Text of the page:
Tuesday, May 24, 2011

Mary Coremptrix - Part 10

The Coredemptrix in the Magisterium

          Rev. John A. Schug and Dr. Mark I. Miravalle observe that “the ordinary Magisterium of the Church – in substance and in word – portrays Mary as a direct, immediate, effective cooperator with her Son in His redemptive sufferings – a Marian role that is fittingly called ‘Coredemption,” with Mary fittingly called our ‘Coredemptrix.’” (132) Indeed, a survey of evidence supporting the doctrine of Mary Coredemptrix would not be complete without a glimpse into this Magisterial teaching, especially that of the popes, the Vatican II Council, and the Cathechism of the Catholic Church. Each of these sources further consolidates and develops Mary’s coredemptive role, adding even more depth and beauty to this profound doctrine.

The Popes on Mary Coredemptrix

          Papal teaching on the doctrine of Mary Coredemptrix has been abundant during the reigns of popes from Pius IX through John Paul II. In fact, these Vicars of Christ, building on Sacred Scripture and Sacred Tradition, have “become the main impetuses for the complete development of the doctrine,” expounding it to the point of a possible formal dogmatic definition as soon as the current Holy Father deems it appropriate. (133) Representative excerpts from the writings of each pope will reveal the essence of his teaching on Mary Coredemptrix.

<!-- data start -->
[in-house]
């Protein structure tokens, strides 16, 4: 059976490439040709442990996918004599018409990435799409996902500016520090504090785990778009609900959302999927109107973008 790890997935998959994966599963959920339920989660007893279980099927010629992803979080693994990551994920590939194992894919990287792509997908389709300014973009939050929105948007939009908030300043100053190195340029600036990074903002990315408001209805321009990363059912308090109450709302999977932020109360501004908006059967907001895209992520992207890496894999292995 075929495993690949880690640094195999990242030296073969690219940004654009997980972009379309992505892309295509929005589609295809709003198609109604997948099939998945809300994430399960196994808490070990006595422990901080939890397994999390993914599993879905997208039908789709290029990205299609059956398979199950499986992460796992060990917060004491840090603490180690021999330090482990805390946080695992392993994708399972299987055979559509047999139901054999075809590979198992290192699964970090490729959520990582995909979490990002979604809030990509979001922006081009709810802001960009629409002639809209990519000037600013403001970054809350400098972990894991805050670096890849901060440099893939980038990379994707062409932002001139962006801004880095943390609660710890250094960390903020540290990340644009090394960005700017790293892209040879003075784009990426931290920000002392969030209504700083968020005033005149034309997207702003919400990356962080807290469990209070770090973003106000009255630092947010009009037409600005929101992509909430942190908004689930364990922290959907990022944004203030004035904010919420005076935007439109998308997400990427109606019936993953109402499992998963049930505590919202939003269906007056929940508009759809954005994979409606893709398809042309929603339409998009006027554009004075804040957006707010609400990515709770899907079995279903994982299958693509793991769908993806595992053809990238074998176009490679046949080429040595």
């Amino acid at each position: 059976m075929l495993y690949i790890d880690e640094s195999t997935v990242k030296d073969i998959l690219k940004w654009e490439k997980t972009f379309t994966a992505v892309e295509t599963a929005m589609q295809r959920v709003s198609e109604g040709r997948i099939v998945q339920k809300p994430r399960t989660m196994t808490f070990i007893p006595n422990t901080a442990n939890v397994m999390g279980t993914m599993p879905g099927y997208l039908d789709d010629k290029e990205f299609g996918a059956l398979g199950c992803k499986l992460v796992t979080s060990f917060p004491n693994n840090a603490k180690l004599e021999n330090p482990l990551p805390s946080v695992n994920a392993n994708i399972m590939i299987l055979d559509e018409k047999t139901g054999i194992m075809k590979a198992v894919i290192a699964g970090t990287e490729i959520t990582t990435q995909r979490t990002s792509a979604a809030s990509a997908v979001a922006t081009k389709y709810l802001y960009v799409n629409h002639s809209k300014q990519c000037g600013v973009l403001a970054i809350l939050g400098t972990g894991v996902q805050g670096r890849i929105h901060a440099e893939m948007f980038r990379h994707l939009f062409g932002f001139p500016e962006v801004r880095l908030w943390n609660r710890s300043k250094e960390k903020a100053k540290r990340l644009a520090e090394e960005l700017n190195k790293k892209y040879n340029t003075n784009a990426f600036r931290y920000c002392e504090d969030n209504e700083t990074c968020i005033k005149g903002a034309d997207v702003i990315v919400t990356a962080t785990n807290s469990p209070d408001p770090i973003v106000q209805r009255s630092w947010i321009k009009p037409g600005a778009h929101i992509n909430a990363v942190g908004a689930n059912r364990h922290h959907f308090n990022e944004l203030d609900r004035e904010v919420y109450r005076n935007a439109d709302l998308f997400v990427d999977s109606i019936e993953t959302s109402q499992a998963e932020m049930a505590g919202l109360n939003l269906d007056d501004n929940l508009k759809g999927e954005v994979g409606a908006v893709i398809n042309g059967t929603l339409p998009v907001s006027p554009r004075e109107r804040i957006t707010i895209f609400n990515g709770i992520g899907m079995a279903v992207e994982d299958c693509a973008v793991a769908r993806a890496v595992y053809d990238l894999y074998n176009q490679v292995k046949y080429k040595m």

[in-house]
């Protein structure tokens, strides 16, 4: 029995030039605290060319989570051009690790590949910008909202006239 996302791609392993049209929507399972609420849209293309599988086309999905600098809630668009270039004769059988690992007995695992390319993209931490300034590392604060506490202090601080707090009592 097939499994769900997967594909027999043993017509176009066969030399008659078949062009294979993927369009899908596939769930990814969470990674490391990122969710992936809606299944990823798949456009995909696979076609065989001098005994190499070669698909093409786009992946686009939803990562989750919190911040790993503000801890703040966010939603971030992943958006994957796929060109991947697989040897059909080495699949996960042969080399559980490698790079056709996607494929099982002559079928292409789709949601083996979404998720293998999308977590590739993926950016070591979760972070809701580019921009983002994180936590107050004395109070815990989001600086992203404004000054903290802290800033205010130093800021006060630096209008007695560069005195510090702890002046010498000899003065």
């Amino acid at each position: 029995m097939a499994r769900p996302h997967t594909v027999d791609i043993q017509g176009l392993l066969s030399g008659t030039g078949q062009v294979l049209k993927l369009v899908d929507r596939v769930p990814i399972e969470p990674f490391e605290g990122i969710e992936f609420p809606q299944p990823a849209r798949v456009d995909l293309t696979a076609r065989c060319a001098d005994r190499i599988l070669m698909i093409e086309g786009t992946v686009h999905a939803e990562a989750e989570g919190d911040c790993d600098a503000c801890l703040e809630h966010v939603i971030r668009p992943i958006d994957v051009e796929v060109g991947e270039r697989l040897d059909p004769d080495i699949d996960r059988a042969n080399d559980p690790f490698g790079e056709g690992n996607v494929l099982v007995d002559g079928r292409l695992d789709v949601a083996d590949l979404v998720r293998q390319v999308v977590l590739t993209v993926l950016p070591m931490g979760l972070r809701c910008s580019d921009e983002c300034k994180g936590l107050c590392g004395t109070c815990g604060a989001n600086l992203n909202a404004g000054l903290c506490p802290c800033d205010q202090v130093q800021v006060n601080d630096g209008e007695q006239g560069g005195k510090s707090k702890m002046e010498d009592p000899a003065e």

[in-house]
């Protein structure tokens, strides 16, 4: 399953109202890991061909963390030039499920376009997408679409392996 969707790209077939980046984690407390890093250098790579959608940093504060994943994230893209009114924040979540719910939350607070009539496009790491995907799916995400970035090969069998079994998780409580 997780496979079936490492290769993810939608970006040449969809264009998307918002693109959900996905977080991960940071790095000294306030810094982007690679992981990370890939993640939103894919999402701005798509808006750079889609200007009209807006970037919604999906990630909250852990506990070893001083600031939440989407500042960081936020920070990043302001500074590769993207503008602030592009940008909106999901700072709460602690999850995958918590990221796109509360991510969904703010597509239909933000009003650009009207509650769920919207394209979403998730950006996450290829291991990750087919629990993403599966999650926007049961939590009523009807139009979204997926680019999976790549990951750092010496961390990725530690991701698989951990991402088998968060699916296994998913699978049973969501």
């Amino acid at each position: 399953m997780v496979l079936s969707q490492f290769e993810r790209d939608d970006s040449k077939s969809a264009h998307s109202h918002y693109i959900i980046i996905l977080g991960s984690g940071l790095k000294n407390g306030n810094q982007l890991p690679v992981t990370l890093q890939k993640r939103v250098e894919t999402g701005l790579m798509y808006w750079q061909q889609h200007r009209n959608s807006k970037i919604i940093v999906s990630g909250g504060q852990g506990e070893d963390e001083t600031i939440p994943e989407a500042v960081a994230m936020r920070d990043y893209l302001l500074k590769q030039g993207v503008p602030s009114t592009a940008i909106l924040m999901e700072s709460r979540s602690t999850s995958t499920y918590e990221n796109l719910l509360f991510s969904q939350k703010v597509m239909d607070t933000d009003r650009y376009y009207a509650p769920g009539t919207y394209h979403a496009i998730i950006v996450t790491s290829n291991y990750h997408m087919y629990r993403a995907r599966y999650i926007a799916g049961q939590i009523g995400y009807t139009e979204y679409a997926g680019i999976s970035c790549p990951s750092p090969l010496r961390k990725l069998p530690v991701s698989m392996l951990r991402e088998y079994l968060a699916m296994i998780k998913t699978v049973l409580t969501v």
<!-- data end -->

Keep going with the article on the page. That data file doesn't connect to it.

As early as Pope Benedict XIV (1740-1758), Holy Fathers began referring to Mary’s coredemptive activities. Benedict XIV, in Gloriosae Dominae, the first ever Marian Encyclical, notes that Mary is “the Mystical Ark of the Covenant, in whom the Mysteries of our reconciliation have achieved their goal.” Mary, he explains, was with Christ at the foot of the cross, where she was given to humanity as mother, thereby participating in and even completing the reconciliation of God and man. (134)